Health Information Technology (HIT) primarily refers to a range of products and services for the management of a patient's medical information. It helps the concerned doctors to access or exchange that information with each other, and also with the patients, in order to provide better medication and cure.
HIT has the potential to make healthcare system safer, more effective, and more efficient. Its application on macro level will be very useful for saving money in the long run, as well as in making health care more responsive to the people's needs. It holds great promise to revolutionize healthcare sector and improve the treatment of a patient by centralizing his/her medical records for authorized usage.
As health information technology would be a national database system for the patient's information and health records, it will be easily accessible to all the healthcare centers. For instance, suppose a person living in California goes on a vacation to Florida, and meets with an accident or contracts a local disease there.
In such a situation, his medical records could be easily transferred, and thus, rapid treatment could be provided accordingly. Thus, the doctor in Florida would be having complete access to his treatment history and would not prescribe a drug that would react unfavorably to that prescribed earlier. With a paper-based record maintenance system, the quick transfer of patient's information will almost be next to impossible. Following are some more benefits of HIT:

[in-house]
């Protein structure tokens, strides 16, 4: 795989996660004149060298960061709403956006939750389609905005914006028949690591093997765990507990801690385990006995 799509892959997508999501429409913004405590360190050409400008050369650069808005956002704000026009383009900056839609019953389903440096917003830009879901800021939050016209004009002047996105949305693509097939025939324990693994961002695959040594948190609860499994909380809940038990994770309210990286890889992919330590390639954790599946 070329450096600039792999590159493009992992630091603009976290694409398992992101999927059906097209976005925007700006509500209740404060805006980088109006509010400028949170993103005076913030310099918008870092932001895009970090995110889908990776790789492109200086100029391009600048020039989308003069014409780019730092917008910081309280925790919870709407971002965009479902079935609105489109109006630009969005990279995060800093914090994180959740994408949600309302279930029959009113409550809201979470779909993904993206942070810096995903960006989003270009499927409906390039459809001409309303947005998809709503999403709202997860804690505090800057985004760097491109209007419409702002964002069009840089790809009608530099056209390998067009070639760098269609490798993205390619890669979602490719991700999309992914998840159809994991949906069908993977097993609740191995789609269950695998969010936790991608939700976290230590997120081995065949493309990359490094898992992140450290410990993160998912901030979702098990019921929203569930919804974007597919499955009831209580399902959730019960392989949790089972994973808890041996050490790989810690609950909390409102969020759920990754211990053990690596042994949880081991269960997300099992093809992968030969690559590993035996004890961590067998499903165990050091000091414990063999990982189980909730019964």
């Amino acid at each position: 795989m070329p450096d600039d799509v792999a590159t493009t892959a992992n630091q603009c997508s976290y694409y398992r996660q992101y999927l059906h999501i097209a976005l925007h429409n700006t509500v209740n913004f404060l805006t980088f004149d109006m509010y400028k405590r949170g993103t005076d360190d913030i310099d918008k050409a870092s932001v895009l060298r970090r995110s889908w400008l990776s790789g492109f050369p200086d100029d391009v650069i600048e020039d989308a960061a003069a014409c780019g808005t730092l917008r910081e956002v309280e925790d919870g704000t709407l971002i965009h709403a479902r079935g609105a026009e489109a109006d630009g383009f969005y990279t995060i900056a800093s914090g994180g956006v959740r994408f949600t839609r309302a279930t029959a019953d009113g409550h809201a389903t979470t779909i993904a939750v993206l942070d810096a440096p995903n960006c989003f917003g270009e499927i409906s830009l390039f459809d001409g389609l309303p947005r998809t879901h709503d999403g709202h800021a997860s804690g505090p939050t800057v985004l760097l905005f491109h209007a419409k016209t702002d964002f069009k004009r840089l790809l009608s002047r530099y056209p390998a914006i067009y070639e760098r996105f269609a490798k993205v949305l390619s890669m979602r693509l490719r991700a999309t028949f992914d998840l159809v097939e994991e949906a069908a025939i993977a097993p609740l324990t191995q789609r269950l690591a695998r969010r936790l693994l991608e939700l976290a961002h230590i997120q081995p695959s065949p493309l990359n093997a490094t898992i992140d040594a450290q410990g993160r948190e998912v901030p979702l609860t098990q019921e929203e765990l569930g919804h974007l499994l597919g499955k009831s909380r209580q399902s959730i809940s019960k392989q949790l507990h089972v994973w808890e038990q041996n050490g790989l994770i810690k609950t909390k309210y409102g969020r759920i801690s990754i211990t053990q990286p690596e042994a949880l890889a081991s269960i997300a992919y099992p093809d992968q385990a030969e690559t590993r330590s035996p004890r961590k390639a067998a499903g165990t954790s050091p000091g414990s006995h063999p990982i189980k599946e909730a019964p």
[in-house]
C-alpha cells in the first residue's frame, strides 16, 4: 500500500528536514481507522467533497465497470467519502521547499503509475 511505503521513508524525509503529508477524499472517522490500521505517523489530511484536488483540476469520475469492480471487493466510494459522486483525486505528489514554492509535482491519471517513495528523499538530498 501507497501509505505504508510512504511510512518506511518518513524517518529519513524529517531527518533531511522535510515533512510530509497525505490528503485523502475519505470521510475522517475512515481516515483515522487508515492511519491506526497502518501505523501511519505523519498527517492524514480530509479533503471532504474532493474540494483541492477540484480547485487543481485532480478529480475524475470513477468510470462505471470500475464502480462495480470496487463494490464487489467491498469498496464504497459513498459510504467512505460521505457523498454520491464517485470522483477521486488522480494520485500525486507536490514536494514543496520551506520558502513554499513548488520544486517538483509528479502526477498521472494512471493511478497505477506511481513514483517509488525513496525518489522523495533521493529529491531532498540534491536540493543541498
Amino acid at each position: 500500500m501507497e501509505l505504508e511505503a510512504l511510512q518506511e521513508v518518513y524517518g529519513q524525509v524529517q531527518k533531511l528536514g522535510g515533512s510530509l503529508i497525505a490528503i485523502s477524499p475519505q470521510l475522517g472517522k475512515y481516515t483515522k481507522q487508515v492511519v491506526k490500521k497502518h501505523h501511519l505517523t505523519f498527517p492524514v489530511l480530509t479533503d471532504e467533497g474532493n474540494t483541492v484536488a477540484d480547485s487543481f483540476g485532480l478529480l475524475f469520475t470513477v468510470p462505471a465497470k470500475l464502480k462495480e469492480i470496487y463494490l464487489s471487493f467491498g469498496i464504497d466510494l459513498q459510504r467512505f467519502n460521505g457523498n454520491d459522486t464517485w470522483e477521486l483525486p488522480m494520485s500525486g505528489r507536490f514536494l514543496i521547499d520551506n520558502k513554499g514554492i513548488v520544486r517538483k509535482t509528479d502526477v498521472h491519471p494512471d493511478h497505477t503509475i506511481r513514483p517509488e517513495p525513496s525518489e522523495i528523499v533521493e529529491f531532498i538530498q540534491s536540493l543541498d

- Improved health care quality and safety of the patient
- Reduced medical errors and increased accuracy and procedural correctness
- Reduced paperwork and easier access to information
- Reduced cost of treatment in the long run, both for patients and healthcare providers
- Information of patients' health insurance policies can also be stored and retrieved in/from the database.
Although it comes with many benefits, there are a few challenges with respect to implementation and adoption that include:
- The cost of treatment has decreased; however, in the long run, the upfront cost for the implementation of the whole system will be very high.
- Medical professionals would have to undergo training processes and alter some of their current practices in order to accommodate the new system.
- The medical records of a patient may become more vulnerable to hacking.
The idea of this technology appeals to be a promising one, as the potential benefits outweigh the possible drawbacks. Components of this technology, such as Computerized Physician Order Entry (CPOE), bar-code scanners for administration, and computerized decision support systems, can surely help to limit the errors and provide the best possible treatment to the patients.